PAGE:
Little League Shoulder is a common throwing injury among young baseball pitchers. The medical term for this problem is humeral epiphysiolysis. In this study researchers try to find out the forces around the shoulder that lead to this condition.
They filmed 14 youth baseball pitchers throwing fastballs and analyzed the motion. The pitchers were all right-handed 12 year-old boys who could throw a 50 mph fastball. Front and side views were taken during 10 fastballs pitched by each one with maximum effort.
The force and torque on the shoulder joint were calculated. The researchers looked for a link between pitching biomechanics and shoulder injury. They think these forces can twist the humerus (upper arm bone). The torque may deform the still-growing bone in the shoulder joint. The result is humeral epicondylitis.
There are other factors to think about when looking at the cause and effect of Little League Shoulder. The videos showed joint distraction during forward motion of the pitch. This force was much less than the rotation or twisting of the arm-cocking phase of the pitch. There’s also number of years of pitching and frequency or duration of each pitching session to think about.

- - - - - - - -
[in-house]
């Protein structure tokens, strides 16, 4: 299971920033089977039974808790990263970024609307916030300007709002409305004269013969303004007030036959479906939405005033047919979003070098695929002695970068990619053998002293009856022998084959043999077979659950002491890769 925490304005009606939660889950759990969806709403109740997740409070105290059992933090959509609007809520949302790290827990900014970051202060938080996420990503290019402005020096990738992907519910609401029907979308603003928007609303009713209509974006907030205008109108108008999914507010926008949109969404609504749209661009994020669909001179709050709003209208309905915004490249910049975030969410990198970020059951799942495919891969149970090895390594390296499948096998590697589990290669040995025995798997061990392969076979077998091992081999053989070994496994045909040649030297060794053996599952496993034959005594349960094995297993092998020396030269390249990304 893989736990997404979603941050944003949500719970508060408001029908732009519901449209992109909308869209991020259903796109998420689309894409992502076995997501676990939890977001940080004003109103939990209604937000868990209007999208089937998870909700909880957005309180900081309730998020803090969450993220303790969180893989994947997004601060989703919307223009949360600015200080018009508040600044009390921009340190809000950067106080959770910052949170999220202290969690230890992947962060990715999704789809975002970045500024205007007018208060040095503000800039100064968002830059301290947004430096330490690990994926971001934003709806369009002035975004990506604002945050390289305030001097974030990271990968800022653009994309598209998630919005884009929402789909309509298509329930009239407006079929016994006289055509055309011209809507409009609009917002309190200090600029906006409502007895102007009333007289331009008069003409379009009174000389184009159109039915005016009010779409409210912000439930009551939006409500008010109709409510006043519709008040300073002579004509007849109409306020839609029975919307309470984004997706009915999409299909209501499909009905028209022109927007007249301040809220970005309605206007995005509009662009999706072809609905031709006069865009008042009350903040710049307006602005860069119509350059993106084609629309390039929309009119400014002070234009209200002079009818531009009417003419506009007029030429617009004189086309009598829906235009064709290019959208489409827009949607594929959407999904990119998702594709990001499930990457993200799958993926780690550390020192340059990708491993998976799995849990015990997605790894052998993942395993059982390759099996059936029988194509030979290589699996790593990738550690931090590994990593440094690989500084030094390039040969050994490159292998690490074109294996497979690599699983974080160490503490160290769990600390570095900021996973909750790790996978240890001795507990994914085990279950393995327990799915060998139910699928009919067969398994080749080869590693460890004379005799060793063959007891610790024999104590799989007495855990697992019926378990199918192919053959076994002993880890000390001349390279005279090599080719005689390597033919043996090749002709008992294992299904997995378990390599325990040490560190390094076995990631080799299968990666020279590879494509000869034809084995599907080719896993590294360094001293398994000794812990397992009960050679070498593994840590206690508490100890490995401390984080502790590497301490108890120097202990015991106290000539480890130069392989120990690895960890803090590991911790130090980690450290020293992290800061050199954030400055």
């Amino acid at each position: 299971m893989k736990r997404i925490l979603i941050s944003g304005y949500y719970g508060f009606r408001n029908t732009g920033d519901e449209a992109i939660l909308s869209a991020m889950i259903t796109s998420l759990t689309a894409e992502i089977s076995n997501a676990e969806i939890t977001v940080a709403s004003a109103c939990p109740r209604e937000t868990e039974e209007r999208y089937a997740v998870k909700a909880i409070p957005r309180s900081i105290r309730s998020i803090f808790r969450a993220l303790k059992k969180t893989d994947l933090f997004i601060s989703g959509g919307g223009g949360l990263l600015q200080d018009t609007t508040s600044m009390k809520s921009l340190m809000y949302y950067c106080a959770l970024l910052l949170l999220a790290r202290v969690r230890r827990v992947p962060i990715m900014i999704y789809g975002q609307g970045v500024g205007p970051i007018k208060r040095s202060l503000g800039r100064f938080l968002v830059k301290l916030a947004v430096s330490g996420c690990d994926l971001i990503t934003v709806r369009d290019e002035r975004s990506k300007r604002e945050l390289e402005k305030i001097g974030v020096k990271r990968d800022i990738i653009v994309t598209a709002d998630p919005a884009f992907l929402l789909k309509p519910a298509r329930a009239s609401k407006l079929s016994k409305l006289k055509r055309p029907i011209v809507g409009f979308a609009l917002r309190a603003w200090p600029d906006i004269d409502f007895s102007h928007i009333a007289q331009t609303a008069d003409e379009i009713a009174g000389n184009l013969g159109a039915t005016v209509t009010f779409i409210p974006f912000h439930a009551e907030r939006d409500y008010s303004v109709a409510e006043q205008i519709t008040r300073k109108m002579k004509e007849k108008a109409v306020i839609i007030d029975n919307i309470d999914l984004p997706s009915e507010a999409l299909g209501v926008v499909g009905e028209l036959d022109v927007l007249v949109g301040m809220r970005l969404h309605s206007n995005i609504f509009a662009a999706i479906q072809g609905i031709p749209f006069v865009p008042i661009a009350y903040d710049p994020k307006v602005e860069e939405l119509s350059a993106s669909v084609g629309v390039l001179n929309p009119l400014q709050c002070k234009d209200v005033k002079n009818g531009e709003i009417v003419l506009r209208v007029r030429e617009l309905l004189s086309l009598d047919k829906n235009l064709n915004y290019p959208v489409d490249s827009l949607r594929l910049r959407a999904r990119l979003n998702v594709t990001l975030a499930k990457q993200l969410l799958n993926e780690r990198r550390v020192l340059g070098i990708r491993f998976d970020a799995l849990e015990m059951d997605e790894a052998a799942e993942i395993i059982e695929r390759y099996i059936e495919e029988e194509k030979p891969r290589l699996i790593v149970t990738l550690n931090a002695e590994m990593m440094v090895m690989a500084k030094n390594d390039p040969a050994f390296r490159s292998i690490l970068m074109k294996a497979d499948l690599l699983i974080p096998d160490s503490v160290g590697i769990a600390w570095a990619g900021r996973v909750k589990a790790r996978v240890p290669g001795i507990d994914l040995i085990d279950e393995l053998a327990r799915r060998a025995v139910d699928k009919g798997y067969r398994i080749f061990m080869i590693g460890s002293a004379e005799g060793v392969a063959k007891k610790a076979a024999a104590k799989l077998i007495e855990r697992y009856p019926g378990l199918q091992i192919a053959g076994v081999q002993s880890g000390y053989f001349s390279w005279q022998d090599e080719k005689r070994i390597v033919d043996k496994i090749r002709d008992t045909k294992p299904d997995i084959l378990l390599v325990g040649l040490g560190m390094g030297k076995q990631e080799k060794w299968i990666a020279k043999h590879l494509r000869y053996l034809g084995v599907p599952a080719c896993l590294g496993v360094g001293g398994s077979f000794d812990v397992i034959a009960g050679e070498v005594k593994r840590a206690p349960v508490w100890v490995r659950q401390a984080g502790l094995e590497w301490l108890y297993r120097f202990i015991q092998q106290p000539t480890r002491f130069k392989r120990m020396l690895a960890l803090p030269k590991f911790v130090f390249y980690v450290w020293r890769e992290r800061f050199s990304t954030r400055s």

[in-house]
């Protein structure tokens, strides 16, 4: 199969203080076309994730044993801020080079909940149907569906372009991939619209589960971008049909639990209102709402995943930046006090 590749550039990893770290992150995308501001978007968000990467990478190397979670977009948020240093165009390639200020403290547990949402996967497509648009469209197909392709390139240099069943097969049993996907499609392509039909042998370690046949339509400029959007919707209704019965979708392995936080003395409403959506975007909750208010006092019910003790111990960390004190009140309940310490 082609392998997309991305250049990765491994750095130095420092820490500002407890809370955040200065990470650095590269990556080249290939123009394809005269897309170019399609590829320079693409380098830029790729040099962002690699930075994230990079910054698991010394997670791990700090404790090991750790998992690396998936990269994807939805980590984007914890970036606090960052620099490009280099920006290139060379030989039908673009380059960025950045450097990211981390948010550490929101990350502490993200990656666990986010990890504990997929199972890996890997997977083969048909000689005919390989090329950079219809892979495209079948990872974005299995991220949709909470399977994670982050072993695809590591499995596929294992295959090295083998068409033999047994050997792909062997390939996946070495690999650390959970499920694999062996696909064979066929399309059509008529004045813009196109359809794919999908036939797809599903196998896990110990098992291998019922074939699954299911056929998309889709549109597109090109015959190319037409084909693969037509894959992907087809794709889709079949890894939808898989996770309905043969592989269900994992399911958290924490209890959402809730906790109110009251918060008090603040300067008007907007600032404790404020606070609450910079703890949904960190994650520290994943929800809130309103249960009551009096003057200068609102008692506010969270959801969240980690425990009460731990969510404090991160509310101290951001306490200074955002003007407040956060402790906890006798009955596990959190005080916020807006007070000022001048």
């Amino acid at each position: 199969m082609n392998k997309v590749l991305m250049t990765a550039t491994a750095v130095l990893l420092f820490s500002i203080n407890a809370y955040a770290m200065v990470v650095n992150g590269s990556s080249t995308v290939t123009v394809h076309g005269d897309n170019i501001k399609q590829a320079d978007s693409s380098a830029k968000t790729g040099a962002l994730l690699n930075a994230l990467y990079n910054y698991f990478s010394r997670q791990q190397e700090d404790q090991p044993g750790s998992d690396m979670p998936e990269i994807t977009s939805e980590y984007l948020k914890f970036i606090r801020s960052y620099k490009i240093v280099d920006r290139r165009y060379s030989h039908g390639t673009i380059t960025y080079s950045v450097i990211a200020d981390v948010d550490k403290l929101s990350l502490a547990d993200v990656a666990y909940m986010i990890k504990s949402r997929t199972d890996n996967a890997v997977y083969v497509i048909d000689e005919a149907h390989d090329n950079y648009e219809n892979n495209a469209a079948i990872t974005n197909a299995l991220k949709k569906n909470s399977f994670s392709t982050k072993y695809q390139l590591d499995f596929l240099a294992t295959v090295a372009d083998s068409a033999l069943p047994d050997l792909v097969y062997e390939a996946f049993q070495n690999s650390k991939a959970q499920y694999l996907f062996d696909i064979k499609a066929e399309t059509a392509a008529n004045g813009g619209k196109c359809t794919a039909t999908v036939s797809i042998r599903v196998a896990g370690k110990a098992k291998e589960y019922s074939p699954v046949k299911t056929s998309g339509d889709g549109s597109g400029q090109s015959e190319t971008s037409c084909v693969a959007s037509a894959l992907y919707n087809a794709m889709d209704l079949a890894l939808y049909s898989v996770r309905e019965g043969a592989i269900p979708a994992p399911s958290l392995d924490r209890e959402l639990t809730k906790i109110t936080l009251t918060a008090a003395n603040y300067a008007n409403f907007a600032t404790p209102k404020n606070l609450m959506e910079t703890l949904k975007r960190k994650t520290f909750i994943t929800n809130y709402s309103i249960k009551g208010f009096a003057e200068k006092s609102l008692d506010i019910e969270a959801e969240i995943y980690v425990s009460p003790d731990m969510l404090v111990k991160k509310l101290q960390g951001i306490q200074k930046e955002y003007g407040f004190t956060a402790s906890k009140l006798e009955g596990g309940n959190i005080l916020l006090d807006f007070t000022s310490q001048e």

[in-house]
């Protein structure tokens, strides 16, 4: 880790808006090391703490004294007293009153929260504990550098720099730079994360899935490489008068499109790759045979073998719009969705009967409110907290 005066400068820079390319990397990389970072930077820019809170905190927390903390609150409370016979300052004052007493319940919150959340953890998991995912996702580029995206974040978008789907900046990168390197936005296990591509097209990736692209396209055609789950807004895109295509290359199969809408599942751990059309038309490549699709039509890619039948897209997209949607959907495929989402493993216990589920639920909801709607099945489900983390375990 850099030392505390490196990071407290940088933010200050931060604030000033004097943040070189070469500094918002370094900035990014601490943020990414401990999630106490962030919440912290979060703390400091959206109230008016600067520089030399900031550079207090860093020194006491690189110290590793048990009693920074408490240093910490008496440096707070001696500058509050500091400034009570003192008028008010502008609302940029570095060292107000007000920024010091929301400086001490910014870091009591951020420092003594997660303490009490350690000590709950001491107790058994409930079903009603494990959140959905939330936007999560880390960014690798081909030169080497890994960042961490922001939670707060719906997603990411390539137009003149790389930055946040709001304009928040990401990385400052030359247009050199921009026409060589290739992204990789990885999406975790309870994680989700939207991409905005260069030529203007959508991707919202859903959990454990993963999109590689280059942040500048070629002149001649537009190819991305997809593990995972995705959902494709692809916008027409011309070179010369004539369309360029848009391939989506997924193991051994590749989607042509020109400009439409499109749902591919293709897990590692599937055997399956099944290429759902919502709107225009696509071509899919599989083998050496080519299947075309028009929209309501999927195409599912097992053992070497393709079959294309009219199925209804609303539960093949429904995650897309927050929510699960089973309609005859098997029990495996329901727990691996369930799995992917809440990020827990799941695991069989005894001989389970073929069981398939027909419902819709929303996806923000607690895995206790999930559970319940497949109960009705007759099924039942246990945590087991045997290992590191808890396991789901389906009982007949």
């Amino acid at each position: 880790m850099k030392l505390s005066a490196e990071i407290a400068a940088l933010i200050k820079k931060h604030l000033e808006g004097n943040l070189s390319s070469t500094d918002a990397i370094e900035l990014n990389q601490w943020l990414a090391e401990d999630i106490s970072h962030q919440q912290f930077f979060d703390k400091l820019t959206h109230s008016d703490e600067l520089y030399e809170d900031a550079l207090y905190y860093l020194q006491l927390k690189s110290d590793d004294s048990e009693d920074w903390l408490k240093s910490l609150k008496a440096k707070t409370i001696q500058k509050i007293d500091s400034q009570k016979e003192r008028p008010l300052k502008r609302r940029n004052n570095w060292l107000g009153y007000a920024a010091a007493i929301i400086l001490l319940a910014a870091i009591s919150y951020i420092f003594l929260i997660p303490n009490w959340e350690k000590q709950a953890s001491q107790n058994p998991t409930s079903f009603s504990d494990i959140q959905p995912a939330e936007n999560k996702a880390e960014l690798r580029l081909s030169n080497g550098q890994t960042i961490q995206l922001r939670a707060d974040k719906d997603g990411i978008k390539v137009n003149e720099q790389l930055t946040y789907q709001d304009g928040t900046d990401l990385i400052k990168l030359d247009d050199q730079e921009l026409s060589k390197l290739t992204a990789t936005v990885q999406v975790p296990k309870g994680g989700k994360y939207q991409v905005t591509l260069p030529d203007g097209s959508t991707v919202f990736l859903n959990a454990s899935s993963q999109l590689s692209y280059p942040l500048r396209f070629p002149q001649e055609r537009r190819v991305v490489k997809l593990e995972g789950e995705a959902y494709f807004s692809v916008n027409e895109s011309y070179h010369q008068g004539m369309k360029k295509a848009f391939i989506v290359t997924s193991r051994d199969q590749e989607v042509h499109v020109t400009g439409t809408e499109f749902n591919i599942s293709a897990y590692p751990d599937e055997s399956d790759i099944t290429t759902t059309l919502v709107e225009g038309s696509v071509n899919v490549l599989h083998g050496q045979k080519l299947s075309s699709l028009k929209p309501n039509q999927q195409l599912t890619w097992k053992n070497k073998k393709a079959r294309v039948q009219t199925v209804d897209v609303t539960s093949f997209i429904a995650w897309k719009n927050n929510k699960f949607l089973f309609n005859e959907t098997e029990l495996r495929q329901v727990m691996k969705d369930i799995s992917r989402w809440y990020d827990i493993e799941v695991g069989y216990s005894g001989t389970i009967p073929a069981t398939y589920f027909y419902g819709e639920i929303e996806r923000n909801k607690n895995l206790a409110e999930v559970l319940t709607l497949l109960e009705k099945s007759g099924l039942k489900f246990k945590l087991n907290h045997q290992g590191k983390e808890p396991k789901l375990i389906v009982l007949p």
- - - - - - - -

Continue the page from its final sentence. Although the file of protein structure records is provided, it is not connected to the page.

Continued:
The authors suggest more study is needed on pitching biomechanics in young adolescent pitchers. It’s important to find out which factors are the most likely ones to cause lesions. Training and practice can be changed to prevent injuries.